IT staff often use generic login IDs, such as root on Unix, Administrator on Windows and sa on SQL Server to manage systems. These IDs have the highest privileges but are not directly linked to people. As a result, there is no traceability from administrative changes to the people who made them.
For example, there may be an audit trail showing that someone used the Administrator account to read an HR file, but there may be no indication as to which of several authorized IT users actually signed on with this account.
- Hitachi ID Privileged Access Manager randomizes administrator passwords frequently, so that each password is different, changes over time and in any case is not known to anyone.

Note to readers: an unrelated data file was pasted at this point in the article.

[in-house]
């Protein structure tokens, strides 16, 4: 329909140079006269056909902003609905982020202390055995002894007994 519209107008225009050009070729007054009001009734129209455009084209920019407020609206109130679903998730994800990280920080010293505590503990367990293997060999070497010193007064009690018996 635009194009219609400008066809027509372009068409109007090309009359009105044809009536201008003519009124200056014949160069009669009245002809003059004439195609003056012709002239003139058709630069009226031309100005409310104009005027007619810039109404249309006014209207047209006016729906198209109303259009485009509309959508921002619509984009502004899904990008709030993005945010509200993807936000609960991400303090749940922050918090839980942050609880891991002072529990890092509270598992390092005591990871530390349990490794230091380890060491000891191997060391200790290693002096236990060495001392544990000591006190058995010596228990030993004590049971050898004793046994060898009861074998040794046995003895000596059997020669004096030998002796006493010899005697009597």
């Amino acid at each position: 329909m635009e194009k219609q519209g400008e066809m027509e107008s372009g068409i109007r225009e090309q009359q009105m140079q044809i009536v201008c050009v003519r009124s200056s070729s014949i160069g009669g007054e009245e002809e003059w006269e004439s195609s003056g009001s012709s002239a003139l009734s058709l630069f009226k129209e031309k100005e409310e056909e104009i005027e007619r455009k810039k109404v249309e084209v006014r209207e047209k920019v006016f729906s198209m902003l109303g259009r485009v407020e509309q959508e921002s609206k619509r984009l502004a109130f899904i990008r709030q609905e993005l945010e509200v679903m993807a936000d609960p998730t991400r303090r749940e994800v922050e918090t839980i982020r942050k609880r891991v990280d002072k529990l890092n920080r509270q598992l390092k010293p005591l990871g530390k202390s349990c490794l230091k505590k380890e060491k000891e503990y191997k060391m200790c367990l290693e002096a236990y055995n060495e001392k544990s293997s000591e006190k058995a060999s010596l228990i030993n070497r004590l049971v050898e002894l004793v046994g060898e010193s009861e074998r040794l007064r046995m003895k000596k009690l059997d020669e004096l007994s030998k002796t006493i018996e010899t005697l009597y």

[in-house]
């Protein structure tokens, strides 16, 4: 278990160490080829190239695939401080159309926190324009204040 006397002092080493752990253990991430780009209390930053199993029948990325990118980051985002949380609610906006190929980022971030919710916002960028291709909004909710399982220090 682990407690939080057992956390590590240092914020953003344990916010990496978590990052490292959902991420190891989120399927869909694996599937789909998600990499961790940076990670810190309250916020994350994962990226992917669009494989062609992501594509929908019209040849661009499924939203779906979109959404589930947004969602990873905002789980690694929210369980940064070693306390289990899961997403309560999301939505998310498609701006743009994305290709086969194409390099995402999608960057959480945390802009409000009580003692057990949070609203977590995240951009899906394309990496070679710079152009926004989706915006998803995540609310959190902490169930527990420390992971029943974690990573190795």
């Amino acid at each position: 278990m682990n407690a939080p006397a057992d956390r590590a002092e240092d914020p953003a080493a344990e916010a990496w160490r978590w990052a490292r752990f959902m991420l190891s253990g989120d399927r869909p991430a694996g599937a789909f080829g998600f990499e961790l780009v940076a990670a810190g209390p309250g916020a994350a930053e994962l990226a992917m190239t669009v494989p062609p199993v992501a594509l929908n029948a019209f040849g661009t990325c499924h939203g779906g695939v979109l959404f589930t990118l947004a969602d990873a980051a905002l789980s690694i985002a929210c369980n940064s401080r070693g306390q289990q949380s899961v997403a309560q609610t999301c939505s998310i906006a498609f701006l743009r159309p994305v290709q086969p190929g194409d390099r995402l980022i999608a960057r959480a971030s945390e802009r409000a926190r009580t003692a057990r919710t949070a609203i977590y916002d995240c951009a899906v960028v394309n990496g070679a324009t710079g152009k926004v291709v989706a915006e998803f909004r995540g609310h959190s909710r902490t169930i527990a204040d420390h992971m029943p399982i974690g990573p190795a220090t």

- Privileged Access Manager mediates logins to these accounts, requiring that users be personally identified, strongly authenticated and specifically authorized for the access.
- The number of users who are allowed access to any given account at the same time can be limited. If the limit is set to 1 (the default), then by matching the time stamp of changes on the system to check-outs, it is possible to identify the user who made each change.
- Session recording makes it possible to know not only that a given user was connected, but also what the user did in the context of each login session.
User of shared accounts with elevated privileges is personally linked to IT staff, creating strong accountability for changes.